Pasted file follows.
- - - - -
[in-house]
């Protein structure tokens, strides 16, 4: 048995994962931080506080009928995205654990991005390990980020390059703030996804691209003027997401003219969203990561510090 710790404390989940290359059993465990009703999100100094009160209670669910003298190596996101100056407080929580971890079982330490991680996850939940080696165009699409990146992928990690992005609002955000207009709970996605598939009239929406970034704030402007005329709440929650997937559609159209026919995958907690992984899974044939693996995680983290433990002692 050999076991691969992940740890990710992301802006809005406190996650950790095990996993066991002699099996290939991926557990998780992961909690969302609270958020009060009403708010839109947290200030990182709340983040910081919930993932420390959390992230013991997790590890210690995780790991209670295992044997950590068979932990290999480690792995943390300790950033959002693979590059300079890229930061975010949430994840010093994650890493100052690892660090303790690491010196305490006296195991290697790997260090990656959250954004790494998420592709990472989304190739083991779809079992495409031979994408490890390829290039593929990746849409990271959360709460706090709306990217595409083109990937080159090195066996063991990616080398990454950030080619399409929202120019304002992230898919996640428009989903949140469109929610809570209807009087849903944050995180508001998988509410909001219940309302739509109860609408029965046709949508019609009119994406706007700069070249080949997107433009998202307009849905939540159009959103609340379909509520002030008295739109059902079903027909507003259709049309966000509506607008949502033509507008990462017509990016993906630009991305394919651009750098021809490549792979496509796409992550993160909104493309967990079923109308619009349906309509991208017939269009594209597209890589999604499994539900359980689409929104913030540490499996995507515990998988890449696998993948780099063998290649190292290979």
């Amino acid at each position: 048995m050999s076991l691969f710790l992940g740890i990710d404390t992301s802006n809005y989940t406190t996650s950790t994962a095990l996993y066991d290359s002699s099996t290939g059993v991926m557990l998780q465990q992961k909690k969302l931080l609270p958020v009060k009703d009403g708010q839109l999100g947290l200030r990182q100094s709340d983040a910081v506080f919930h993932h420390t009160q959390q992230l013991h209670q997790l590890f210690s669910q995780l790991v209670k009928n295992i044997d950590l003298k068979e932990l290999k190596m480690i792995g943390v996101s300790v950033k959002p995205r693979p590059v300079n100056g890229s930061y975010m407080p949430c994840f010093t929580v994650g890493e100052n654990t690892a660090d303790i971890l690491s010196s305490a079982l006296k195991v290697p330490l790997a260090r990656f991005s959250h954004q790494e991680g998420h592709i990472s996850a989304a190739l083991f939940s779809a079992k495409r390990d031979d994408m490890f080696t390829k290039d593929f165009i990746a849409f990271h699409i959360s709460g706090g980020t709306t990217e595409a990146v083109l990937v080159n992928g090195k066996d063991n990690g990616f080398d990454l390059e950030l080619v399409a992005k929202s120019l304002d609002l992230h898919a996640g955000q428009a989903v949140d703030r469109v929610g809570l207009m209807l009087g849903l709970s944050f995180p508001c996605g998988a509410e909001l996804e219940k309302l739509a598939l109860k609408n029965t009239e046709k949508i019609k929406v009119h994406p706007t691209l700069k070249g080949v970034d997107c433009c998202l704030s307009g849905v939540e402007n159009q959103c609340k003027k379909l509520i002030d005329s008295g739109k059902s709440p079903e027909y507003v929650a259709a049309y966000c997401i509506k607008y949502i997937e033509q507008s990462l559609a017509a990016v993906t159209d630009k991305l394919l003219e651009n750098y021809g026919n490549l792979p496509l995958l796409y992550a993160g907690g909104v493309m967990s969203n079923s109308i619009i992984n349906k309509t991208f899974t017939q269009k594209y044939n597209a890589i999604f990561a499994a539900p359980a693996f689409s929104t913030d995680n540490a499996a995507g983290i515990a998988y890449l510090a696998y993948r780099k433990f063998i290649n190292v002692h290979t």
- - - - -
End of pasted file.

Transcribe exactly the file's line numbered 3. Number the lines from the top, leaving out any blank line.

């Amino acid at each position: 048995m050999s076991l691969f710790l992940g740890i990710d404390t992301s802006n809005y989940t406190t996650s950790t994962a095990l996993y066991d290359s002699s099996t290939g059993v991926m557990l998780q465990q992961k909690k969302l931080l609270p958020v009060k009703d009403g708010q839109l999100g947290l200030r990182q100094s709340d983040a910081v506080f919930h993932h420390t009160q959390q992230l013991h209670q997790l590890f210690s669910q995780l790991v209670k009928n295992i044997d950590l003298k068979e932990l290999k190596m480690i792995g943390v996101s300790v950033k959002p995205r693979p590059v300079n100056g890229s930061y975010m407080p949430c994840f010093t929580v994650g890493e100052n654990t690892a660090d303790i971890l690491s010196s305490a079982l006296k195991v290697p330490l790997a260090r990656f991005s959250h954004q790494e991680g998420h592709i990472s996850a989304a190739l083991f939940s779809a079992k495409r390990d031979d994408m490890f080696t390829k290039d593929f165009i990746a849409f990271h699409i959360s709460g706090g980020t709306t990217e595409a990146v083109l990937v080159n992928g090195k066996d063991n990690g990616f080398d990454l390059e950030l080619v399409a992005k929202s120019l304002d609002l992230h898919a996640g955000q428009a989903v949140d703030r469109v929610g809570l207009m209807l009087g849903l709970s944050f995180p508001c996605g998988a509410e909001l996804e219940k309302l739509a598939l109860k609408n029965t009239e046709k949508i019609k929406v009119h994406p706007t691209l700069k070249g080949v970034d997107c433009c998202l704030s307009g849905v939540e402007n159009q959103c609340k003027k379909l509520i002030d005329s008295g739109k059902s709440p079903e027909y507003v929650a259709a049309y966000c997401i509506k607008y949502i997937e033509q507008s990462l559609a017509a990016v993906t159209d630009k991305l394919l003219e651009n750098y021809g026919n490549l792979p496509l995958l796409y992550a993160g907690g909104v493309m967990s969203n079923s109308i619009i992984n349906k309509t991208f899974t017939q269009k594209y044939n597209a890589i999604f990561a499994a539900p359980a693996f689409s929104t913030d995680n540490a499996a995507g983290i515990a998988y890449l510090a696998y993948r780099k433990f063998i290649n190292v002692h290979t």